Callum Eaton
LOOK BUT DON’T TOUCH

18.08.2023 — 16.09.2023
London

PRIVATE VIEW:
17 AUGUST 2023 | 6-8 pm

CALLUM EATON, LOOK BUT DON'T TOUCH, CARL KOSTYÁL LONDON
CALLUM EATON, LOOK BUT DON'T TOUCH, CARL KOSTYÁL LONDON
CALLUM EATON, LOOK BUT DON'T TOUCH, CARL KOSTYÁL LONDON
(left) Another Door Closes, 2023 oil and acrylic on canvas 210h × 110w cm; (right) When One Door Opens, 2023 oil and acrylic on canvas 210h × 110w cm
CALLUM EATON, LOOK BUT DON'T TOUCH, CARL KOSTYÁL LONDON
CALLUM EATON, LOOK BUT DON'T TOUCH, CARL KOSTYÁL LONDON
CALLUM EATON, FIZZY, 2023 oil and acrylic on canvas 200h × 110w cm
CALLUM EATON, BIG COKE PROBLEM, 2023 oil and acrylic on canvas 200h × 100w cm
CALLUM EATON, LOOK BUT DON'T TOUCH, CARL KOSTYÁL LONDON
CALLUM EATON, LOOK BUT DON'T TOUCH, CARL KOSTYÁL LONDON
CALLUM EATON, COKE ADDICT, 2023 oil and acrylic on canvas 180h × 120w cm 70.87h × 47.24w in
CALLUM EATON, LOOK BUT DON'T TOUCH, CARL KOSTYÁL LONDON
CALLUM EATON, LOOK BUT DON'T TOUCH, CARL KOSTYÁL LONDON
CALLUM EATON, FORGIVE ME FATHER FOR I HAVE SINNED, 2023 oil and acrylic on canvas 210h × 120w cm
CALLUM EATON, WHO'S LOST MARY,, 2023 oil and acrylic on canvas 165h × 70w cm
CALLUM EATON, LOOK BUT DON'T TOUCH, CARL KOSTYÁL LONDON
CALLUM EATON, LOOK BUT DON'T TOUCH, CARL KOSTYÁL LONDON
(right) CALLUM EATON, DIRTY BOY, 2023 oil and acrylic on canvas 185h × 85w cm; (right) CALLUM EATON ABSOLUTION, 2023 oil and acrylic on canvas 185h × 85w cm
CALLUM EATON, LOOK BUT DON'T TOUCH, CARL KOSTYÁL LONDON
CALLUM EATON, BOLLOCKS TO BREXIT, 2023 oil and acrylic on canvas 150h × 70w cm 59.06h × 27.56w in

Exhibition Text

Carl Kostyál proudly presents ‘Look but don’t touch’, Callum Eaton’s debut solo exhibition with the gallery.

“Having pursued that particular painterly perfection of photorealism since his time at Goldsmiths (BA Fine Art, 2019), Callum Eaton watched on with a sense of satisfaction when an inebriated attendee of an early open studio session attempted, inevitably in vain, to interact with a two-dimensional depiction of a conventional cash machine. The frustrated fumblings of Eaton’s incapacitated patron recall that renowned Grecian tale of illusionary artworks, Zeuxis and Parrhasius’ contest of artistic artifice. The latter, incensed at the former’s ability to produce a still-life so accurate that birds would fly down in an effort to pick at the grapes portrayed, decided to develop his own deceitful depiction. When complete, Parrhasius invited his unwitting rival to view his latest masterpiece, safely stored behind the draped curtains of his studio. Upon reaching out to unveil the artwork, an unsuspecting Zeuxis encountered only solid surface and yielded to the superior draughtsman, the curtains themselves being Parrhasius’s painting.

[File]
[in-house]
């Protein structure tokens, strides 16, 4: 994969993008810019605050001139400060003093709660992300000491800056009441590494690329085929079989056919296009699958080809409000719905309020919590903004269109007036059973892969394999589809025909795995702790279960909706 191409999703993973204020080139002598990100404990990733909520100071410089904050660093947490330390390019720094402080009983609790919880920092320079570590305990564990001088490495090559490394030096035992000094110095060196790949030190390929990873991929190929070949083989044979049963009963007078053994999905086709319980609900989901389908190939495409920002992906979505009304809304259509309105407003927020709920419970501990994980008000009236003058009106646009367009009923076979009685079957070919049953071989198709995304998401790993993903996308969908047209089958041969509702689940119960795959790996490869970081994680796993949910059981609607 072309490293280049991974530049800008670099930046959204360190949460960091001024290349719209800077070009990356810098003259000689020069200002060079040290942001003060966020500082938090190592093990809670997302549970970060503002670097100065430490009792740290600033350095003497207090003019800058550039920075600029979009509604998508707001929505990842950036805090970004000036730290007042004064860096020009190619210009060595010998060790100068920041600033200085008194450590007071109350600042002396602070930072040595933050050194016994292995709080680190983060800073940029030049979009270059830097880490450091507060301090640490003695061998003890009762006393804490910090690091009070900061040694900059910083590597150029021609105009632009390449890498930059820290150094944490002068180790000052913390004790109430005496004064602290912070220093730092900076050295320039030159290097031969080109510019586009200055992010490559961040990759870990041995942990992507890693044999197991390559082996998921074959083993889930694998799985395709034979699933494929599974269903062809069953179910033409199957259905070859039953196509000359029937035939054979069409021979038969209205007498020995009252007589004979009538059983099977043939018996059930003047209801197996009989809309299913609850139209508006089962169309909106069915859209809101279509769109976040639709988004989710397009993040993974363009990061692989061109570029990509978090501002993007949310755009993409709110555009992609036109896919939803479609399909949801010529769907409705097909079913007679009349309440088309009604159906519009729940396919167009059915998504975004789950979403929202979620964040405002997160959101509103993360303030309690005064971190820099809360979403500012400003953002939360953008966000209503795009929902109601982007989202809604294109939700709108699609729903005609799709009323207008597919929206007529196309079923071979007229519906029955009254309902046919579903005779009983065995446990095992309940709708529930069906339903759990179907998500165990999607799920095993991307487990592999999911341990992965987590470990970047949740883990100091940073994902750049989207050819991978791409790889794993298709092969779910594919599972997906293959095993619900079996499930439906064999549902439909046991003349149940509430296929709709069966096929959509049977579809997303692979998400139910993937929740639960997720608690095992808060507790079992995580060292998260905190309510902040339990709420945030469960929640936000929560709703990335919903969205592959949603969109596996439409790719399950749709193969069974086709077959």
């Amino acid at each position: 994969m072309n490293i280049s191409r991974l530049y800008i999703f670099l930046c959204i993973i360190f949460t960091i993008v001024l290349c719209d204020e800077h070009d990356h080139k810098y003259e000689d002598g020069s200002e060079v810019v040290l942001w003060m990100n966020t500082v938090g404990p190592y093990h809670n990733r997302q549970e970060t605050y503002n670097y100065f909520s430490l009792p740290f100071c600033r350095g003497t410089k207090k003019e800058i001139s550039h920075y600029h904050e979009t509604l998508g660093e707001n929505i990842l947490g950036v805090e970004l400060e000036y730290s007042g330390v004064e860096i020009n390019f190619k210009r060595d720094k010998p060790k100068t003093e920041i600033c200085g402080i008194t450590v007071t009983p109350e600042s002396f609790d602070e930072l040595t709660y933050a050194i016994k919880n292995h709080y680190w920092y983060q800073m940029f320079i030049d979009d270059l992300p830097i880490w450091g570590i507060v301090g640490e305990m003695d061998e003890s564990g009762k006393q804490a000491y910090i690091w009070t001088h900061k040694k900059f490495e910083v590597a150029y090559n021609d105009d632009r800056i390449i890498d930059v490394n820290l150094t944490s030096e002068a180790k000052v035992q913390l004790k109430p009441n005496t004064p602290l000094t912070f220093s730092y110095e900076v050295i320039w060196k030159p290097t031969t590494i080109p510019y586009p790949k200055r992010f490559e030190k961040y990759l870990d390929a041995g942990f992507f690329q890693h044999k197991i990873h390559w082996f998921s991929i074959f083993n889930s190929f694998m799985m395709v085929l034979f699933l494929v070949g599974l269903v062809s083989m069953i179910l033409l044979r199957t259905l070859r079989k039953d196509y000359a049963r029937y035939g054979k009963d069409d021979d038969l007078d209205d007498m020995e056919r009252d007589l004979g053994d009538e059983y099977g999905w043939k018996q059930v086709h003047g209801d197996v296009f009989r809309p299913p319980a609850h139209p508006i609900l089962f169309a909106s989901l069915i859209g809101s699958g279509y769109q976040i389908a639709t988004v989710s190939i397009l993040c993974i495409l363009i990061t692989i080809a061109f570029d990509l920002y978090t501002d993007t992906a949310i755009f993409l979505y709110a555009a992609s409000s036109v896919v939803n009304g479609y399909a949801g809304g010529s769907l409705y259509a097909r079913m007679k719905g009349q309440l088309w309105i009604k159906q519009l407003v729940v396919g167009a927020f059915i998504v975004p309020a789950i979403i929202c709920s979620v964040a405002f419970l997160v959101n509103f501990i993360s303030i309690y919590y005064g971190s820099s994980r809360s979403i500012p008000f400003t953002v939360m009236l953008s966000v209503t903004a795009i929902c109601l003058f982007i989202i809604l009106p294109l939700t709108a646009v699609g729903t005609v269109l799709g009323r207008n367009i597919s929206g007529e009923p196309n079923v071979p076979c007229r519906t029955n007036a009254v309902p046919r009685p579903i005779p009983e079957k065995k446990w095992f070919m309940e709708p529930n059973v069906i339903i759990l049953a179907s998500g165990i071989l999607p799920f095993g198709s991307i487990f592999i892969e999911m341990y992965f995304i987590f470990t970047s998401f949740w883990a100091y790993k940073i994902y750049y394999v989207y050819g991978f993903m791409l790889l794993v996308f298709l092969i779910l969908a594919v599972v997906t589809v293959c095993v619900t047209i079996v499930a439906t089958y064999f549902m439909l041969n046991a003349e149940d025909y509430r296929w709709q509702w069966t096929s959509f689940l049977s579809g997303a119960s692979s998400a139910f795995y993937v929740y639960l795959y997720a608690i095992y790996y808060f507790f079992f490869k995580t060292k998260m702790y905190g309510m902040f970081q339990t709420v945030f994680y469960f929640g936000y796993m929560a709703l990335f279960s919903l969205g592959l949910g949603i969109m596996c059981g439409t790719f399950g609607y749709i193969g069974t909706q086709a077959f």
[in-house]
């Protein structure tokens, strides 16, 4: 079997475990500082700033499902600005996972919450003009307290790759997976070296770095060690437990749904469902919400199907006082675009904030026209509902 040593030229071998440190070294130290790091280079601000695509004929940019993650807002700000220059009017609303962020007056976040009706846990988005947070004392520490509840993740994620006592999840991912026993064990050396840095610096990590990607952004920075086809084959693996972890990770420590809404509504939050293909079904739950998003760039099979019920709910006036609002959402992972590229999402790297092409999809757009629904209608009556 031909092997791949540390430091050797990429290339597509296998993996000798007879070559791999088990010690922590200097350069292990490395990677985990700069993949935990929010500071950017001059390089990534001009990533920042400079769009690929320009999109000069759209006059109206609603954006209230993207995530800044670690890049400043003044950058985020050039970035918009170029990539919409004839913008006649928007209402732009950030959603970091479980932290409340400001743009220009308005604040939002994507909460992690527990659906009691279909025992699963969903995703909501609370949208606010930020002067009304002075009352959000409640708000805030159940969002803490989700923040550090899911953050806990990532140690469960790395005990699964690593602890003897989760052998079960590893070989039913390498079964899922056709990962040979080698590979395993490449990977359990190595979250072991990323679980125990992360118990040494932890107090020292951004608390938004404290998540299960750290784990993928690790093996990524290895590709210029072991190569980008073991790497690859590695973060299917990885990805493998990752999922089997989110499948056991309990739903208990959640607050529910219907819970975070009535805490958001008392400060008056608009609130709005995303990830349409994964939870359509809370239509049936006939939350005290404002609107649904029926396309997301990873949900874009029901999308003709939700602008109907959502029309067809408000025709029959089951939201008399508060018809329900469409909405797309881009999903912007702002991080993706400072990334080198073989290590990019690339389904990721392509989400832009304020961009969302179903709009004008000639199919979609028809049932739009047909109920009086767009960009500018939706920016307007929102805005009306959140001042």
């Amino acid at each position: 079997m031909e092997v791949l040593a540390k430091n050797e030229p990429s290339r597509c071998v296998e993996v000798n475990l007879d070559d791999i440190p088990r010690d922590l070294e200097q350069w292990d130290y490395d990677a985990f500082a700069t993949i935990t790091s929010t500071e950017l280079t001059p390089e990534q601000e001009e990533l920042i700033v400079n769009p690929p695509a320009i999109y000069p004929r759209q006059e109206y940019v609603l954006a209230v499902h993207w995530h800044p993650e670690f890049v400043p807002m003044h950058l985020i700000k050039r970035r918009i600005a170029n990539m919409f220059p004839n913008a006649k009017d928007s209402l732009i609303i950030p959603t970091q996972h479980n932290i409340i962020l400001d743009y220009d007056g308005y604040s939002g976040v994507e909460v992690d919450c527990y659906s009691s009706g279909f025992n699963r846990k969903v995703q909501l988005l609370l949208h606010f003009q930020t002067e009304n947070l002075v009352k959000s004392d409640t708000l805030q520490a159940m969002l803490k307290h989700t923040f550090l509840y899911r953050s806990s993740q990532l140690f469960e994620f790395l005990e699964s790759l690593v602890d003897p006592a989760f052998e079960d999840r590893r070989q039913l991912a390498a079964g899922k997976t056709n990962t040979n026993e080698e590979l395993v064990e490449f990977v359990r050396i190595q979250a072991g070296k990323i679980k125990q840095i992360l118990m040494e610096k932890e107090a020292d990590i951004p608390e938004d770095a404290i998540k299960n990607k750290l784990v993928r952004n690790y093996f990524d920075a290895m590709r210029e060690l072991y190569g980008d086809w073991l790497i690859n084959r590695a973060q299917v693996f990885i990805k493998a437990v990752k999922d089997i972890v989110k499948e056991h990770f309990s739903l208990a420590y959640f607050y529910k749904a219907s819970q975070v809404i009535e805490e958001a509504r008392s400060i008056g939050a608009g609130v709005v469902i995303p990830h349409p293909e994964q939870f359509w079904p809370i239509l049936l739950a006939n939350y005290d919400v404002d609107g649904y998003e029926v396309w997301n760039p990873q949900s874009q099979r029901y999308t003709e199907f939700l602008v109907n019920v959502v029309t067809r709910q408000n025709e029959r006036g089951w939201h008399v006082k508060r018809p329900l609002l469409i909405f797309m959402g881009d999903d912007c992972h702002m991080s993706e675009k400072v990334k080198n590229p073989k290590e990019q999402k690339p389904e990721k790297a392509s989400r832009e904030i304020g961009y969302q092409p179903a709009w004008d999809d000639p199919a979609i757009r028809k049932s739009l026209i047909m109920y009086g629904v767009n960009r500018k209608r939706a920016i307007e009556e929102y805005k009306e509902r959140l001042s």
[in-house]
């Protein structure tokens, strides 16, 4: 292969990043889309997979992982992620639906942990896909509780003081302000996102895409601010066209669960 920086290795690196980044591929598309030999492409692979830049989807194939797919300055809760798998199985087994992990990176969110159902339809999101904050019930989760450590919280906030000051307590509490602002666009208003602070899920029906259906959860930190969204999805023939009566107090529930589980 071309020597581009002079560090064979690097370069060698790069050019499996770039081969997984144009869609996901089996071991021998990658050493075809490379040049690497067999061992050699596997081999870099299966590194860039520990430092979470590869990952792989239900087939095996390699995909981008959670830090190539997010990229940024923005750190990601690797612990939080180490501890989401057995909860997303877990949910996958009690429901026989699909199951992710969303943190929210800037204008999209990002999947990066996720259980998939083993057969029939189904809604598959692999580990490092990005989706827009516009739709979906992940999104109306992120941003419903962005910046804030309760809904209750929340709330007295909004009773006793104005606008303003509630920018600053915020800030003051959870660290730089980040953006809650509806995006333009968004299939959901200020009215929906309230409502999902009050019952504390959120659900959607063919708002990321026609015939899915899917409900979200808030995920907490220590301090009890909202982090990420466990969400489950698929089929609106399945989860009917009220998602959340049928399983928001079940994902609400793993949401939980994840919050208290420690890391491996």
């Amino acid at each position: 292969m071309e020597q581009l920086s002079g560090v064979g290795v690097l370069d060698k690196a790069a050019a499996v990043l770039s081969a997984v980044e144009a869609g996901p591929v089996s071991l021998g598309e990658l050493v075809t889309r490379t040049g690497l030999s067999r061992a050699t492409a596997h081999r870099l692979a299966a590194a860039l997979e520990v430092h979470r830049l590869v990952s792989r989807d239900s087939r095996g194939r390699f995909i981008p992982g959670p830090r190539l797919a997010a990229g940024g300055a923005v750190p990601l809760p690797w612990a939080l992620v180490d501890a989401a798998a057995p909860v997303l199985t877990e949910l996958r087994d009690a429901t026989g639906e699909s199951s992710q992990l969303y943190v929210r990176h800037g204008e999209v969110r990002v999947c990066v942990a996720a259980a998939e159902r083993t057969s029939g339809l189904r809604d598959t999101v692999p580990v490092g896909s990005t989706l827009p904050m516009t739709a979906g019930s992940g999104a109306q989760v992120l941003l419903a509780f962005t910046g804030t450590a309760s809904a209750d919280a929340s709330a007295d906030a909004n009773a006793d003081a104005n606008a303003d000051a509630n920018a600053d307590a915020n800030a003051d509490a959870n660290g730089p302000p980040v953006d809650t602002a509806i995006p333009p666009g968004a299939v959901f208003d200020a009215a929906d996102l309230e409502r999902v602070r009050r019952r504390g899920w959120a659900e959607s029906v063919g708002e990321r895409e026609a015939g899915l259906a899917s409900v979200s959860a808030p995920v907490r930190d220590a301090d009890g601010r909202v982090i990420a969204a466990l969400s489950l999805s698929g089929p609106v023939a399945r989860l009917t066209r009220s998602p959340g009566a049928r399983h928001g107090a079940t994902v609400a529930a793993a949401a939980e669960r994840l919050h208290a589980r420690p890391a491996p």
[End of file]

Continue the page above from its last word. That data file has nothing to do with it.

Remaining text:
For his London debut exhibition at Carl Kostyál, Eaton has made an expanded selection of the oft-overlooked street furniture and urban architecture that populate the artist’s hometown. Imbued with an acute awareness of conceptual art developed during his time at Goldsmiths and a wry critique of the ever-increasing commercialisation of contemporary culture in 21st-century society, Eaton’s art inhabits a world reduced to two dimensions. These everyday objects – their coin slots, keypads and buttons eagerly awaiting use – appear rather as readymades. They retain their form but lose their function.

Street-side telephone boxes made all but obsolete by mobile phones and now regularly removed by councils and city planners, remain as reliquaries to unrelenting digital advancement. Coca-Cola vending machines replete with Warholian repetition expose Eaton’s labour-intensive like-for-like replication of on-demand appeasement, while elevators from the artist’s own studio space in the City of London retain eerie echoes of their former life ferrying bankers and business people. Employing that trompe-l’œil trickery popularised by French genre-painter Louis-Léopold Boilly  – whose portrayal of overlaid sheets of paper was selected for the Paris Salon of 1800 –  Eaton doggedly documents his everyday environment, each painting becoming a new piece of his Sims-esque city-building expansion pack.

And just as the artist is present in Jan van Eyck’s famed Arnolfini Portrait easter-egg or the secret self-portraits that Baroque-period painter Clara Peeters snuck into her still-lives, Eaton himself appears as both an apparition reflected in the door of a launderette’s Washeteria and the example images one might obtain from a Photo-Me self-service photo-booth. The artist as subject – as object perhaps – blurring the lines between the real world he inhabits, and the flattened substrata simulation that exists on the surface of each canvas.”

Hector Campbell,
London 2023

Callum Eaton (b. 1997, Bath, UK) lives and works in London. He completed his undergraduate study in Fine Art at Goldsmiths College in 2019. His work has been included in various group exhibitions including ‘Hole in the Wall’, Another Gallery, Paris (2023), I DON’T NEED IT, BUT I WANT IT, The Office, Miami (2022), Breaking News, Another Gallery, Paris (2022), The Call, Hackney Down Studios, London (2021), Morrison Foerster, The Scalpel, London (2021), The Call, Exhibit 1, Sons Of Craft, Kunstraum Gallery, London (2020) and the Goldsmiths Degree Show, London (2019).

This is his debut exhibition with Carl Kostyál.